The massive omnibus spending bill unveiled by congressional appropriators Monday night includes restoration of the full annual cost of living adjustment for medically retired service members and eligible survivors.
The provision preserves annual increases in military retirement pay for those with service connected injuries or illnesses deemed serious enough to warrant retirement as well as those who receive annuity payments under the Survivor Benefit Plan.
But it falls short of what most military advocacy groups seek: a repeal of the cuts for all military retirees under age 62.
“The bill reflects careful decisions to realign the nation’s funding priorities and target precious tax dollars to important programs where they are needed the most,” Rep. Hal Rogers, R-Ky., said in a statement Monday.
The $1.012 trillion bill includes all 12 annual bills that provide funding for discretionary spending, including $572 billion for the Defense Department. It meets the requirements of a budget agreement forged last month by Rep. Paul Ryan, R-Wisc., and Sen. Patty Murray, D-Wash., setting budget limits and trimming the effects of sequestration.
Included in that legislation was the provision that limited the annual cost-of-living adjustment for military retirees under age 62 to 1 percentage point less than the annual inflation in consumer prices, starting in December 2015.
The measure has generated an uproar among veterans groups who contend that the reductions are a “breach of faith” for those who chose to become professional troops with an understanding of the risks as well as the compensation benefits.
And some lawmakers have introduced legislation to undo the cuts, which amount to $6 billion in savings, entirely.
A spokesman for Sen. Jeff Sessions, R-Ala., said Tuesday that the lawmaker, who sought to undo the provision in December before it was approved, believes it is unfair to exempt only 10 percent of retirees.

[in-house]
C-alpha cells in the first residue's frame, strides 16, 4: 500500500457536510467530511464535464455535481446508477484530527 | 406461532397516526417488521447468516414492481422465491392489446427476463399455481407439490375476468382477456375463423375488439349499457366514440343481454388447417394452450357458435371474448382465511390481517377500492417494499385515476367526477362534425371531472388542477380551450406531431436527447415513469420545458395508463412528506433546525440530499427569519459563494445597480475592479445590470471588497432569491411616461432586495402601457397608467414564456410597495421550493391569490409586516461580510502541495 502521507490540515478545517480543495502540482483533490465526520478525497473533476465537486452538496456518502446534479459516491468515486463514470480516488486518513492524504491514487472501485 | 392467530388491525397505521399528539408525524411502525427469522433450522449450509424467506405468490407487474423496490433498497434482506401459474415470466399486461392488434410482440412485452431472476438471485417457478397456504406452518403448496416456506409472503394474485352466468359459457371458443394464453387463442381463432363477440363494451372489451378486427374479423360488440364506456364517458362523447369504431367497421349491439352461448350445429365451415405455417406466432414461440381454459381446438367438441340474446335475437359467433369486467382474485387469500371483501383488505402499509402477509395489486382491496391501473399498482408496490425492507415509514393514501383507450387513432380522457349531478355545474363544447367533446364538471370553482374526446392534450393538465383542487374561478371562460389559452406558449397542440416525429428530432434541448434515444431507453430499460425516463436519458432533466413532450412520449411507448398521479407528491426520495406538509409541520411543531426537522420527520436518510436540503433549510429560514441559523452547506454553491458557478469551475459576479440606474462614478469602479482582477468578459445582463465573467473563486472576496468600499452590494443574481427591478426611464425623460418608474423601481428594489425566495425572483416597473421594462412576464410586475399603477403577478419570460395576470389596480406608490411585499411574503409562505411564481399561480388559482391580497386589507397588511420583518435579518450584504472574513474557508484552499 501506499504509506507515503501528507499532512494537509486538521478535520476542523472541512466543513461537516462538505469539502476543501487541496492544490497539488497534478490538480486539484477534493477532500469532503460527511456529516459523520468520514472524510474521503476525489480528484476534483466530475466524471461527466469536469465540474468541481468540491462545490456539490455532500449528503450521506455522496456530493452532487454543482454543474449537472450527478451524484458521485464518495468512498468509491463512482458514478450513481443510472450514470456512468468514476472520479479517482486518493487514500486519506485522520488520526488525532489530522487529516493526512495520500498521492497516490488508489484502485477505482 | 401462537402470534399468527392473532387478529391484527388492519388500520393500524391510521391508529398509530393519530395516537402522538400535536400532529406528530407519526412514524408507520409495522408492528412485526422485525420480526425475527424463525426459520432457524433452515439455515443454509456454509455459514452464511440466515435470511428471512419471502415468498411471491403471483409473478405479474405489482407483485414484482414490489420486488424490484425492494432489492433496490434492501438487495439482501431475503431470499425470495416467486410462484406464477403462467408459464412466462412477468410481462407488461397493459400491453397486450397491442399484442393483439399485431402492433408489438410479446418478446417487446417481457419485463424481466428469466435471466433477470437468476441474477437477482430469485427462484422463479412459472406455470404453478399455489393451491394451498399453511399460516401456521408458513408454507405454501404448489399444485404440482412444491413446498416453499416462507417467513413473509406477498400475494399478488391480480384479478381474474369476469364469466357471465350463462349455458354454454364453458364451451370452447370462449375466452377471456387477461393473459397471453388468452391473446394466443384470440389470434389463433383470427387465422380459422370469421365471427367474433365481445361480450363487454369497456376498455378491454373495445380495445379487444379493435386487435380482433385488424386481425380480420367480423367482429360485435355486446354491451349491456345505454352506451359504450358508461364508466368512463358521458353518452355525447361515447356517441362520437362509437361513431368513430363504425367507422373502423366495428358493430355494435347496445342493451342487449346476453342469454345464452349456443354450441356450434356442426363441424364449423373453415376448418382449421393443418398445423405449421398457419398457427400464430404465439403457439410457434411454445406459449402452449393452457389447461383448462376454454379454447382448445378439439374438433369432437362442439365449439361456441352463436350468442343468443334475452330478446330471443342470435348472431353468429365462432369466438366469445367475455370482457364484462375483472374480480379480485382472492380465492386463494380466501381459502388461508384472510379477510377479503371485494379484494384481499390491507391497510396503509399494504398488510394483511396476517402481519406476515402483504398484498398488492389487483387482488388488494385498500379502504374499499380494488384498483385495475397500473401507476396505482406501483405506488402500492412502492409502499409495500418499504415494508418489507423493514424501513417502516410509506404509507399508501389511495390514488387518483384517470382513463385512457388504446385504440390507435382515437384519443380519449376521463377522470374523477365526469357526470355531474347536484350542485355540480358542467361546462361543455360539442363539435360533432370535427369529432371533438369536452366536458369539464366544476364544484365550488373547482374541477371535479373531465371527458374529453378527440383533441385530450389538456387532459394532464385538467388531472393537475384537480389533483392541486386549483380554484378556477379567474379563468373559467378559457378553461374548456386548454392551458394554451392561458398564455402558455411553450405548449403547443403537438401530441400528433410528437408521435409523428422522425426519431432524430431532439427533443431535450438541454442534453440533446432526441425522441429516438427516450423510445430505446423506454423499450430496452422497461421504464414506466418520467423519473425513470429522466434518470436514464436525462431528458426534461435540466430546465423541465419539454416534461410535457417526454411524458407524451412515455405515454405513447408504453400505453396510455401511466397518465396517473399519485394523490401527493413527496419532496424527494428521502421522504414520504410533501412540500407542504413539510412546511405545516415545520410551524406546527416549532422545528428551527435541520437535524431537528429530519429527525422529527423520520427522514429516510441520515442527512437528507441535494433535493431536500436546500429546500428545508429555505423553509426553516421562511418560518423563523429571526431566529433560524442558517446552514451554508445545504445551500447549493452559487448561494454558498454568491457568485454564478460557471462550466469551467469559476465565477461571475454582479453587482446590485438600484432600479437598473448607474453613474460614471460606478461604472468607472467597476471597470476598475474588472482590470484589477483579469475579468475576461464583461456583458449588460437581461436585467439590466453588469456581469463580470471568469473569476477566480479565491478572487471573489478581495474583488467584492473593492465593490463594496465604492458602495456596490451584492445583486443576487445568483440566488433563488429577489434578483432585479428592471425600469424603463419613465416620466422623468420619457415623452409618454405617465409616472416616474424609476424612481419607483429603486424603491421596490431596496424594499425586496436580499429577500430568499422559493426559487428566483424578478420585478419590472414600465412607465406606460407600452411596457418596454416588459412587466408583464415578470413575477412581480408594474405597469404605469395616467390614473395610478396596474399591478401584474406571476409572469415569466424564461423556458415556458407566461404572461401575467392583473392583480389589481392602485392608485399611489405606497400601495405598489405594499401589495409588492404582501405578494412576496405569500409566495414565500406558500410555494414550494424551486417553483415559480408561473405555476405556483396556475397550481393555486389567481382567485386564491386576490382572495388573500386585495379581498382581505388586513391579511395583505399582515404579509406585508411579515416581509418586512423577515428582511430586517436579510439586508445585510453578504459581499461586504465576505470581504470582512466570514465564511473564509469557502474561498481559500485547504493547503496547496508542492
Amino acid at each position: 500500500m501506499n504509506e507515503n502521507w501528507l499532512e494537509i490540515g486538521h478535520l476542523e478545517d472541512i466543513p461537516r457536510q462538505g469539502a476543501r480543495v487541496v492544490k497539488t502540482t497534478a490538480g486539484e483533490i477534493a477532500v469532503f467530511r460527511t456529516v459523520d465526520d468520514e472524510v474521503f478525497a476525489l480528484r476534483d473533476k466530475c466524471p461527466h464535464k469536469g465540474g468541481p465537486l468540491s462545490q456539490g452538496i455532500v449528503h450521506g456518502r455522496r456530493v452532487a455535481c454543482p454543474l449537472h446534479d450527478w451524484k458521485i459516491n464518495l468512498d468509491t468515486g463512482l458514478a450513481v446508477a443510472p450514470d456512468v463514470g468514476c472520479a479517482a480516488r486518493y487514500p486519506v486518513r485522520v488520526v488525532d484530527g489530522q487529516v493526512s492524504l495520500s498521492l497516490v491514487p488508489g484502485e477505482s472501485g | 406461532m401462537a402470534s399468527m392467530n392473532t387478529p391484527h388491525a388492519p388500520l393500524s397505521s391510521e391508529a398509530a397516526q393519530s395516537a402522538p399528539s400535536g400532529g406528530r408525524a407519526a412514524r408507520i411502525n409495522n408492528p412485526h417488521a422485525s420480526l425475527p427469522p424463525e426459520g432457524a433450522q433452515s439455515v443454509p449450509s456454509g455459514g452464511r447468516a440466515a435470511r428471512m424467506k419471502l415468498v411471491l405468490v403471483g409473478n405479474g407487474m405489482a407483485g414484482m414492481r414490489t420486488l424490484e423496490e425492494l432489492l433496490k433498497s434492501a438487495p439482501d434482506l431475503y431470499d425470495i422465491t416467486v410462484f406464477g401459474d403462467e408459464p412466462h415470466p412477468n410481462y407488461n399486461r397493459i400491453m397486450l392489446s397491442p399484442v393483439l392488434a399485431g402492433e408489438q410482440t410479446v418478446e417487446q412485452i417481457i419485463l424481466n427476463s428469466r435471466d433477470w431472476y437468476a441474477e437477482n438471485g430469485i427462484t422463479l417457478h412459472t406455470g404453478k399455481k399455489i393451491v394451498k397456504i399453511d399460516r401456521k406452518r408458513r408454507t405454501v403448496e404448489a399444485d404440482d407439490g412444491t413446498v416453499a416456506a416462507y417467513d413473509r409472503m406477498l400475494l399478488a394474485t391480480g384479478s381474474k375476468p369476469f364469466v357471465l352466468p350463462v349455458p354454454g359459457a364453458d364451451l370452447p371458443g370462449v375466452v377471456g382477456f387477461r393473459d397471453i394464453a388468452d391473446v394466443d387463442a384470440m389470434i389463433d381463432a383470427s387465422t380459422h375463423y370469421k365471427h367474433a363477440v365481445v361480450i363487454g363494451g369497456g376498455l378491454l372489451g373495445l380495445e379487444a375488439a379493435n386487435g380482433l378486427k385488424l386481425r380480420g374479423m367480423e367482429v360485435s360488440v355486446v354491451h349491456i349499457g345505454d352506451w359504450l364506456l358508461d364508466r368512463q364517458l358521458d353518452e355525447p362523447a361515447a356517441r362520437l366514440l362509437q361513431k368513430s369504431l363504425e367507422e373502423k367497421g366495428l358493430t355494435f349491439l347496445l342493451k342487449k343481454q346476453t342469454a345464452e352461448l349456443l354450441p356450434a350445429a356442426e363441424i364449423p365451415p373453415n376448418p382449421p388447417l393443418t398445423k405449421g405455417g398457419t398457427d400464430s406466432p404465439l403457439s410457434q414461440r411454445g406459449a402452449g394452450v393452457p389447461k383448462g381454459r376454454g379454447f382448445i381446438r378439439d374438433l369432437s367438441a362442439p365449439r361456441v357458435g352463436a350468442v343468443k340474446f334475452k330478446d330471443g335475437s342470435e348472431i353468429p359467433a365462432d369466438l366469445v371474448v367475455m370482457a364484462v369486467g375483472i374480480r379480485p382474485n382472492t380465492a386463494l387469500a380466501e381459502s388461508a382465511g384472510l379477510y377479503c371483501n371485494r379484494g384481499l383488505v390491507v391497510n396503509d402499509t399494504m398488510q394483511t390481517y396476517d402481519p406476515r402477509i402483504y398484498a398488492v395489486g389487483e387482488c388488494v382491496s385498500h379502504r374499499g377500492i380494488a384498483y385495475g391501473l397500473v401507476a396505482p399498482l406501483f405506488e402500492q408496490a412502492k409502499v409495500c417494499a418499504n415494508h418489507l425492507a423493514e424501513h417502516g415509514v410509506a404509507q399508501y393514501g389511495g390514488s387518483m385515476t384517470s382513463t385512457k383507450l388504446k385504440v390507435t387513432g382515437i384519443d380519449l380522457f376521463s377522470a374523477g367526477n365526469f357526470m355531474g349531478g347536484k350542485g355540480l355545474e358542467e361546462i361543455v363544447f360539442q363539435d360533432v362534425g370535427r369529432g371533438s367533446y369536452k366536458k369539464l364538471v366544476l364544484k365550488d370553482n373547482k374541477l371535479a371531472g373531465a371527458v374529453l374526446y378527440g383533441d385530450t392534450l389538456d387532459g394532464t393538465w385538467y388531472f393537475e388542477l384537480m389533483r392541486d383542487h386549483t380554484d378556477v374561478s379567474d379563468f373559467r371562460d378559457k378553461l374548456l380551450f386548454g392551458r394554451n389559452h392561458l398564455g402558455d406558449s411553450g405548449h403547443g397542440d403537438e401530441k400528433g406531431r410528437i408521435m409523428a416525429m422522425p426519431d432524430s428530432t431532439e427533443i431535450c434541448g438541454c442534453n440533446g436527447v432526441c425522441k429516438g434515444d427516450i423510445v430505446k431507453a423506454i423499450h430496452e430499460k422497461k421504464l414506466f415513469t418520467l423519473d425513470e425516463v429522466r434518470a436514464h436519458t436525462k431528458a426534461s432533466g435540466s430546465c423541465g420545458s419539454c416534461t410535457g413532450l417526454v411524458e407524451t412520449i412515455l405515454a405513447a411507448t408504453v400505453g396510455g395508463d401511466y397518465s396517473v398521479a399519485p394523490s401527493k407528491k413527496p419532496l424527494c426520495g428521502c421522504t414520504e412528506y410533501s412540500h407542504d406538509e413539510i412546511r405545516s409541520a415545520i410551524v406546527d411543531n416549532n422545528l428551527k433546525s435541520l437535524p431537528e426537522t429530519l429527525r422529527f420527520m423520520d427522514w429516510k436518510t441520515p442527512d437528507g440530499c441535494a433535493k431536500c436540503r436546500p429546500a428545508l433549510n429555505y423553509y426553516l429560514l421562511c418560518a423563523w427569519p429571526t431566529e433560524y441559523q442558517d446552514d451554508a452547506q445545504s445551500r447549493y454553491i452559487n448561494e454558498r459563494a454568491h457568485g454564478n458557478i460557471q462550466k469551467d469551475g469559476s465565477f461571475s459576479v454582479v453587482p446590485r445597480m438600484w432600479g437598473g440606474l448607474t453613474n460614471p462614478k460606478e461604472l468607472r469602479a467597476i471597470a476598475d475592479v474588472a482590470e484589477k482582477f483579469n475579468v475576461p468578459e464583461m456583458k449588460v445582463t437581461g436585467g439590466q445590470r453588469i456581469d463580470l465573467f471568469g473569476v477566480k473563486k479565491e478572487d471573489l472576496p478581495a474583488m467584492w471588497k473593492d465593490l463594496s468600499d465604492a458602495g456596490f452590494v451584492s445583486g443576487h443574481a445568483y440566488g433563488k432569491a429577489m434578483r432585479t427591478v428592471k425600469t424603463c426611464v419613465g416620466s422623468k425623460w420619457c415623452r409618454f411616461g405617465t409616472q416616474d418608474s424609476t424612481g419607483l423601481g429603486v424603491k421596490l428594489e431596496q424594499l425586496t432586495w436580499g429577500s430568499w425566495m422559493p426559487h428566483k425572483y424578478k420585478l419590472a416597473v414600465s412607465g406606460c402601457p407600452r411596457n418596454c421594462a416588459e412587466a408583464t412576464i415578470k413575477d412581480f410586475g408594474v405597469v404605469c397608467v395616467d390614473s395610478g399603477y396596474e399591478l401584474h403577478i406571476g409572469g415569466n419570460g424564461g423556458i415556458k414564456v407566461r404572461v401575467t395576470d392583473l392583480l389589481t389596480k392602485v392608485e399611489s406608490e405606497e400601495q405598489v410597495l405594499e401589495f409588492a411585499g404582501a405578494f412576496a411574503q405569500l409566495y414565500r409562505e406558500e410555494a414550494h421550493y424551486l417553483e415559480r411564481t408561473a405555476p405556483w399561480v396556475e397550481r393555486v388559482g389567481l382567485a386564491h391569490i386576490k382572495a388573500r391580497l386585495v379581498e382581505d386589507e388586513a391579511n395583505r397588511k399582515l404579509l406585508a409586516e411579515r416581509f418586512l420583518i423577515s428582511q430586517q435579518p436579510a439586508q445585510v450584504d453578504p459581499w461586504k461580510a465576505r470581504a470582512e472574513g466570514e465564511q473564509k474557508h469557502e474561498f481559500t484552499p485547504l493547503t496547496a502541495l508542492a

“An equivalent amount of savings and more can be easily found, and I hope the Senate will move to address the unbalanced treatment of our service members,” Sessions said.
Few see a rush to change, however, as the reduction does not go into effect for two years and in the meantime, a congressional-mandated commission, the Military Compensation and Retirement Modernization Commission, is expected to make recommendations on the future of military pay and benefits.
But others staunchly have defended the cuts, including architect Ryan, who wrote in a USA TODAY editorial last December that the reform only affects younger military retirees, many of whom are eligible to retire in their early 40s go on to have second careers.
“All this reform does is make a small adjustment for those younger retirees ... This is a far more modest reform than other bipartisan proposals, some of which would have fully eliminated the adjustments for inflation for working-age retirees,” Ryan wrote.
Members of the Military Coalition, an umbrella group of 33 organizations that represents 5.5 million active and retired servicemembers, say they will continue pressing for repeal.
“If you can do this to retirement, what’s next, changing the GI Bill, cutting commissary benefits, capping military pay, housing? All these things are starting to burble to the surface and concern military members and families,” said retired Air Force Col. Mike Hayden, government relations director for the Military Officers Association of America.
The omnibus spending bill will not be passed by the time an existing continuing resolution expires Wednesday at 11:59 p.m. EST. A three-day stopgap measure has been introduced that is expected to pass to keep the government open past Wednesday evening with the deadline for the omnibus expected Saturday.
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